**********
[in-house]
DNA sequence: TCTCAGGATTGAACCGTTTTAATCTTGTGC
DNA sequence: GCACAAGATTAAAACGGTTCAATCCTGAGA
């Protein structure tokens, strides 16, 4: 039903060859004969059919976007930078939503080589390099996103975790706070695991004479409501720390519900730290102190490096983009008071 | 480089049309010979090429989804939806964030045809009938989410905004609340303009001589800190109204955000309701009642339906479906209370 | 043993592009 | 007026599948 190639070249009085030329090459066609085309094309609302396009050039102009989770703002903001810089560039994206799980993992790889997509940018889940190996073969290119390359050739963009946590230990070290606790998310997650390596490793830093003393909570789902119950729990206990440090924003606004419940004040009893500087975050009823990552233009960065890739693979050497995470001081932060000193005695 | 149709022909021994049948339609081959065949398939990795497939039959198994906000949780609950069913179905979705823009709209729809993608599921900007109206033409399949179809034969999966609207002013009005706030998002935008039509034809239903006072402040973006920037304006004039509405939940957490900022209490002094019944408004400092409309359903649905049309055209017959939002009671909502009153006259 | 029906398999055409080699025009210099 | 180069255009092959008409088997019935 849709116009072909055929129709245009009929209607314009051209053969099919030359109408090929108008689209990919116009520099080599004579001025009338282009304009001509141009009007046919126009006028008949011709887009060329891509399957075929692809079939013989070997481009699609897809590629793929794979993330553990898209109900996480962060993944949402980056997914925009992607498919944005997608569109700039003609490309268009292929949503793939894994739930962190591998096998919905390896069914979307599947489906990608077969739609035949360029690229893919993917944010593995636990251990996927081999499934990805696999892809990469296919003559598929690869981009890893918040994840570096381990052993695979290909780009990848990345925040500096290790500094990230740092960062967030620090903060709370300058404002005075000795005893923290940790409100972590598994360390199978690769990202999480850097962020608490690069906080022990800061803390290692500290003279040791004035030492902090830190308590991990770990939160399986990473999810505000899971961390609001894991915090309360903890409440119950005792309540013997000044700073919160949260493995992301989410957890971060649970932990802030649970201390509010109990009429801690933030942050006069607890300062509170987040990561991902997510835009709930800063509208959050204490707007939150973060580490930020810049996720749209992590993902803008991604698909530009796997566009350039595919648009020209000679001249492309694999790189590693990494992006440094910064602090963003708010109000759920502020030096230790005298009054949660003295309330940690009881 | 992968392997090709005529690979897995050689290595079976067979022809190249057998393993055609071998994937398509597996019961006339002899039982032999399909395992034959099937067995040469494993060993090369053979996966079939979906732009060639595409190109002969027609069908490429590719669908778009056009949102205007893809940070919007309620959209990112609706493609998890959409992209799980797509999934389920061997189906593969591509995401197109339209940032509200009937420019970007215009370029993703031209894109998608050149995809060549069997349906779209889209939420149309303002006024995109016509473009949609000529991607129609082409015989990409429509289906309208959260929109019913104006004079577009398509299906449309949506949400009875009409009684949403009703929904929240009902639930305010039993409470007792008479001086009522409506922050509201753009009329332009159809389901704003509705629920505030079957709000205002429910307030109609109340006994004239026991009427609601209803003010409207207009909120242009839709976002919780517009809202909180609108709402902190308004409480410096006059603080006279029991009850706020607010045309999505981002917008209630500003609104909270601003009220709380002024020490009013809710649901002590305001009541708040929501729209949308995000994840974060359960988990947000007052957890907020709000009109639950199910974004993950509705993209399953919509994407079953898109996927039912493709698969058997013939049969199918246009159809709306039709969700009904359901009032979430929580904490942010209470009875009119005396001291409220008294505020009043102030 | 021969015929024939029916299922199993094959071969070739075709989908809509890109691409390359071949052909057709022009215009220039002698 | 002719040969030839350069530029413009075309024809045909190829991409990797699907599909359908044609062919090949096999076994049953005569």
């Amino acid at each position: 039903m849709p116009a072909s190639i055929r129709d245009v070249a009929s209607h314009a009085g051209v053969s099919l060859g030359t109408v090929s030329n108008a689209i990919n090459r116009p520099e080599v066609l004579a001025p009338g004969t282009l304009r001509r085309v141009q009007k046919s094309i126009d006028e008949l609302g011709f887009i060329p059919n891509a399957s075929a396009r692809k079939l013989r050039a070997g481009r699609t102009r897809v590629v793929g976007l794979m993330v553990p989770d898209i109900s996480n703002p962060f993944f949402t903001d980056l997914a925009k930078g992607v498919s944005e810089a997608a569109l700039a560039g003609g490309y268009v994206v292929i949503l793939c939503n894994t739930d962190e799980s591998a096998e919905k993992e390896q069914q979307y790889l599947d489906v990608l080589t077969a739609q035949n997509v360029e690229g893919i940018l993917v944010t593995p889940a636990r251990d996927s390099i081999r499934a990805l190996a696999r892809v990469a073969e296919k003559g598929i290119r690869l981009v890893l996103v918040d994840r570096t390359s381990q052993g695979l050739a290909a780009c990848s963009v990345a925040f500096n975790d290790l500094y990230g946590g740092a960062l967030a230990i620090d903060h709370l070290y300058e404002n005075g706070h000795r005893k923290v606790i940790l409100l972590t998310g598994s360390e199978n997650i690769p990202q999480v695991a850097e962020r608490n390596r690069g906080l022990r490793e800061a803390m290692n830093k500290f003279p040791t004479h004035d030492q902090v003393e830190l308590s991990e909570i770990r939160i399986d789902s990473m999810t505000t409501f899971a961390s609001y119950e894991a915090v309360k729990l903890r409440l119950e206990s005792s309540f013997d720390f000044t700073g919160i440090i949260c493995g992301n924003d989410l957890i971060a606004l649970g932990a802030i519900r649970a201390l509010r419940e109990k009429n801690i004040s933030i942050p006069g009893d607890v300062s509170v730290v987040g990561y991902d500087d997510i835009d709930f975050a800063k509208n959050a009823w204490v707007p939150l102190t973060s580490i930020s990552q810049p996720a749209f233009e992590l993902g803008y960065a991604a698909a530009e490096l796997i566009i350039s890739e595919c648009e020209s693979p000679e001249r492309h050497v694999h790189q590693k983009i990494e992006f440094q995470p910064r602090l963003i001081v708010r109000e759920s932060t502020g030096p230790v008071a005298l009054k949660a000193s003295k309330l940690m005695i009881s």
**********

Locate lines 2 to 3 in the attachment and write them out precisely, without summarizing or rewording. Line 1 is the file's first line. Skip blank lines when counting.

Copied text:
DNA sequence: TCTCAGGATTGAACCGTTTTAATCTTGTGC
DNA sequence: GCACAAGATTAAAACGGTTCAATCCTGAGA